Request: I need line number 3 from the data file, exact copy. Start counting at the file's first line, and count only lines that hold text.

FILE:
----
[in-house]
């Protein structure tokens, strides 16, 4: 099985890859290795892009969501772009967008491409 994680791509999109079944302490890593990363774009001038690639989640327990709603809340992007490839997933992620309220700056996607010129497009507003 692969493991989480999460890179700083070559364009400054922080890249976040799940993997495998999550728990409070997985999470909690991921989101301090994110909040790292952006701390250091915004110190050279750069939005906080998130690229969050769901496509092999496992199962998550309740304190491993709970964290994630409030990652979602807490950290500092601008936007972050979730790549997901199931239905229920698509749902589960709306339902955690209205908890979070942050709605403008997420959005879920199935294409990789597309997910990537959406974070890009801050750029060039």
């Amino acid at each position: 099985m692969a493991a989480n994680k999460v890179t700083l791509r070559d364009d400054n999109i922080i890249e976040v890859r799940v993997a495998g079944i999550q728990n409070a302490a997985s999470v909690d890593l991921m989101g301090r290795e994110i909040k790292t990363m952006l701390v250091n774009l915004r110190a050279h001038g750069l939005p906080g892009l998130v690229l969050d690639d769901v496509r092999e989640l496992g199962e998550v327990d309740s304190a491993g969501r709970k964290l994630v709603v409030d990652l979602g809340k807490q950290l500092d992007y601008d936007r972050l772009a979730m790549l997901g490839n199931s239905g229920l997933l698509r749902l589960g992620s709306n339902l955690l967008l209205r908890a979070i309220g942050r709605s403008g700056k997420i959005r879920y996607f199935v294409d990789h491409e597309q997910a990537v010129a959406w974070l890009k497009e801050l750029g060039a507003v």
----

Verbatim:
């Amino acid at each position: 099985m692969a493991a989480n994680k999460v890179t700083l791509r070559d364009d400054n999109i922080i890249e976040v890859r799940v993997a495998g079944i999550q728990n409070a302490a997985s999470v909690d890593l991921m989101g301090r290795e994110i909040k790292t990363m952006l701390v250091n774009l915004r110190a050279h001038g750069l939005p906080g892009l998130v690229l969050d690639d769901v496509r092999e989640l496992g199962e998550v327990d309740s304190a491993g969501r709970k964290l994630v709603v409030d990652l979602g809340k807490q950290l500092d992007y601008d936007r972050l772009a979730m790549l997901g490839n199931s239905g229920l997933l698509r749902l589960g992620s709306n339902l955690l967008l209205r908890a979070i309220g942050r709605s403008g700056k997420i959005r879920y996607f199935v294409d990789h491409e597309q997910a990537v010129a959406w974070l890009k497009e801050l750029g060039a507003v």